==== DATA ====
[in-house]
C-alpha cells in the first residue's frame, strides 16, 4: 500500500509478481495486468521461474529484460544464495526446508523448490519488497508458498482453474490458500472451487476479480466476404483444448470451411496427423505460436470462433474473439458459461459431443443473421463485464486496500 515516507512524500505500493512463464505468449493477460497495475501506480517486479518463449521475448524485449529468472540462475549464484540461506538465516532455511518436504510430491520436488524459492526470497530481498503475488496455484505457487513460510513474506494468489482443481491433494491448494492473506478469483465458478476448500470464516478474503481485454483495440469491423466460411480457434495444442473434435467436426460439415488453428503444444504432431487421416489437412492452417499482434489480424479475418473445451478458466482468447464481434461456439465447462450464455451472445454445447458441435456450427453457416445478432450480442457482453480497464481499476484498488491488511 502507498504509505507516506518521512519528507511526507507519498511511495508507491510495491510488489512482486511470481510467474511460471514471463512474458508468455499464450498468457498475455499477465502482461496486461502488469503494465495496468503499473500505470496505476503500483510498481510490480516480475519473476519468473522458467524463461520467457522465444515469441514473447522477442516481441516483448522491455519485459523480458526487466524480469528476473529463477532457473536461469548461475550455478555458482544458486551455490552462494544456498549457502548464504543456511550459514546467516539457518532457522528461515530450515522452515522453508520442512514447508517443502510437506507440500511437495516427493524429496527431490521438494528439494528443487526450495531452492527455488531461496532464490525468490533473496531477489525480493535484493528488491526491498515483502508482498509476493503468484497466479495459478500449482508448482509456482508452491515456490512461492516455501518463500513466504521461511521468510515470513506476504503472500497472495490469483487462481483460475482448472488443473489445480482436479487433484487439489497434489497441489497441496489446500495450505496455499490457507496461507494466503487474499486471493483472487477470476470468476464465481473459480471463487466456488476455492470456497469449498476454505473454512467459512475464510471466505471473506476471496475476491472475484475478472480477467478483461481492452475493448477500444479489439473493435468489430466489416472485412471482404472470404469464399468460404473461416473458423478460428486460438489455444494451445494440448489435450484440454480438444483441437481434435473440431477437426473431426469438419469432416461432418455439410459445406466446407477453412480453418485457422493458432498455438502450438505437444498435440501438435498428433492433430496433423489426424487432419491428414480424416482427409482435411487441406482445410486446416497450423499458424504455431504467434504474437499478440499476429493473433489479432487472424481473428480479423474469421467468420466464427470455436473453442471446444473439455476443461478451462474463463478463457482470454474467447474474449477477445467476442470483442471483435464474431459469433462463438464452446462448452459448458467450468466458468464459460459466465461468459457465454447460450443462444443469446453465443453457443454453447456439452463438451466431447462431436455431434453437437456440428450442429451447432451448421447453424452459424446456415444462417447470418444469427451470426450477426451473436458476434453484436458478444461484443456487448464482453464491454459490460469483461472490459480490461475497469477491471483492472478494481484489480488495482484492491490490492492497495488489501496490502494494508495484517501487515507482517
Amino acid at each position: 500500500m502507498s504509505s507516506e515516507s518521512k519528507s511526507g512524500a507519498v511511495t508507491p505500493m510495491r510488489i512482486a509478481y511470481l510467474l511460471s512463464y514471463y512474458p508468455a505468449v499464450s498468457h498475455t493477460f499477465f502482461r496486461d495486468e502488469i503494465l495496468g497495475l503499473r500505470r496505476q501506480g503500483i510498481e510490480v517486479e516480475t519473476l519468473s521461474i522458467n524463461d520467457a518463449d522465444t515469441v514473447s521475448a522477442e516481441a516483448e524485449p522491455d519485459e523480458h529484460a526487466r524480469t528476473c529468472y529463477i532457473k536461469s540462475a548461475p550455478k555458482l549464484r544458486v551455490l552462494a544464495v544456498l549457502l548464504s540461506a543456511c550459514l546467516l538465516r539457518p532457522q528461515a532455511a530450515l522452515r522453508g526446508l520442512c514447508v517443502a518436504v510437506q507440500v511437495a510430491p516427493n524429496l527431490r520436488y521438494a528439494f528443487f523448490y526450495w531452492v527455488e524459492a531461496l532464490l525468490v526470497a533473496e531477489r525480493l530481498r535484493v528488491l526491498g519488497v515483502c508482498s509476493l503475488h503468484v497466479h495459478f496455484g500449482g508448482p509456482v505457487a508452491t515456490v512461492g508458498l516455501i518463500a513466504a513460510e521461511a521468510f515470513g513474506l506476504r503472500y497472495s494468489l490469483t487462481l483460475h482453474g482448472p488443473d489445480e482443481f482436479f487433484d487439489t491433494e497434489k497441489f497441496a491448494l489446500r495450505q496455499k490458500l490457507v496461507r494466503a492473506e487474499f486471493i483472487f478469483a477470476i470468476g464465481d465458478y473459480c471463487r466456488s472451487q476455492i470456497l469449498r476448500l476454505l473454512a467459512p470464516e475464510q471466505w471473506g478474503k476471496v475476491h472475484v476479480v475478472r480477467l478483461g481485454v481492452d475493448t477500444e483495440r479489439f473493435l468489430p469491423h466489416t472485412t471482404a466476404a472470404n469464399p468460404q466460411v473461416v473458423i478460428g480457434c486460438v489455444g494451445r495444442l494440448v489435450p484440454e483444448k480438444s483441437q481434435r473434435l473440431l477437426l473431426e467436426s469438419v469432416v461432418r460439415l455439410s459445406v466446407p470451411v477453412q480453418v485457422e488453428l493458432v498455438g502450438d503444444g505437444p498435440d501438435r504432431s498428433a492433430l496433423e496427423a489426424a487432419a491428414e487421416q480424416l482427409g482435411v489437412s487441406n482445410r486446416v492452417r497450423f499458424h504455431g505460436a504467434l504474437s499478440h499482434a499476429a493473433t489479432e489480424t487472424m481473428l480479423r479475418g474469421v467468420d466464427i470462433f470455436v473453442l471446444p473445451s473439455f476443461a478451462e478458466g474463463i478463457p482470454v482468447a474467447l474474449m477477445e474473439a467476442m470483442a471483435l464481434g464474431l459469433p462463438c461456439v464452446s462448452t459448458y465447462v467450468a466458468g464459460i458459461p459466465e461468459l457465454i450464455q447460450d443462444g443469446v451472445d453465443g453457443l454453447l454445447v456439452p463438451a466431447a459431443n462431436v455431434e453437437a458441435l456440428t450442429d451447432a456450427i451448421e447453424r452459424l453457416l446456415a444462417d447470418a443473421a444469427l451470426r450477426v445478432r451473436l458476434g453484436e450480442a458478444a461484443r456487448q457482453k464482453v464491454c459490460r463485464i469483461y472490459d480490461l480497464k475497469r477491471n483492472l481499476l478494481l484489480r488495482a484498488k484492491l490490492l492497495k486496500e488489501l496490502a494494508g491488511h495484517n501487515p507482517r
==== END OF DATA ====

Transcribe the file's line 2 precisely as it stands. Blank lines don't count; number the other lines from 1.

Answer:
C-alpha cells in the first residue's frame, strides 16, 4: 500500500509478481495486468521461474529484460544464495526446508523448490519488497508458498482453474490458500472451487476479480466476404483444448470451411496427423505460436470462433474473439458459461459431443443473421463485464486496500 515516507512524500505500493512463464505468449493477460497495475501506480517486479518463449521475448524485449529468472540462475549464484540461506538465516532455511518436504510430491520436488524459492526470497530481498503475488496455484505457487513460510513474506494468489482443481491433494491448494492473506478469483465458478476448500470464516478474503481485454483495440469491423466460411480457434495444442473434435467436426460439415488453428503444444504432431487421416489437412492452417499482434489480424479475418473445451478458466482468447464481434461456439465447462450464455451472445454445447458441435456450427453457416445478432450480442457482453480497464481499476484498488491488511 502507498504509505507516506518521512519528507511526507507519498511511495508507491510495491510488489512482486511470481510467474511460471514471463512474458508468455499464450498468457498475455499477465502482461496486461502488469503494465495496468503499473500505470496505476503500483510498481510490480516480475519473476519468473522458467524463461520467457522465444515469441514473447522477442516481441516483448522491455519485459523480458526487466524480469528476473529463477532457473536461469548461475550455478555458482544458486551455490552462494544456498549457502548464504543456511550459514546467516539457518532457522528461515530450515522452515522453508520442512514447508517443502510437506507440500511437495516427493524429496527431490521438494528439494528443487526450495531452492527455488531461496532464490525468490533473496531477489525480493535484493528488491526491498515483502508482498509476493503468484497466479495459478500449482508448482509456482508452491515456490512461492516455501518463500513466504521461511521468510515470513506476504503472500497472495490469483487462481483460475482448472488443473489445480482436479487433484487439489497434489497441489497441496489446500495450505496455499490457507496461507494466503487474499486471493483472487477470476470468476464465481473459480471463487466456488476455492470456497469449498476454505473454512467459512475464510471466505471473506476471496475476491472475484475478472480477467478483461481492452475493448477500444479489439473493435468489430466489416472485412471482404472470404469464399468460404473461416473458423478460428486460438489455444494451445494440448489435450484440454480438444483441437481434435473440431477437426473431426469438419469432416461432418455439410459445406466446407477453412480453418485457422493458432498455438502450438505437444498435440501438435498428433492433430496433423489426424487432419491428414480424416482427409482435411487441406482445410486446416497450423499458424504455431504467434504474437499478440499476429493473433489479432487472424481473428480479423474469421467468420466464427470455436473453442471446444473439455476443461478451462474463463478463457482470454474467447474474449477477445467476442470483442471483435464474431459469433462463438464452446462448452459448458467450468466458468464459460459466465461468459457465454447460450443462444443469446453465443453457443454453447456439452463438451466431447462431436455431434453437437456440428450442429451447432451448421447453424452459424446456415444462417447470418444469427451470426450477426451473436458476434453484436458478444461484443456487448464482453464491454459490460469483461472490459480490461475497469477491471483492472478494481484489480488495482484492491490490492492497495488489501496490502494494508495484517501487515507482517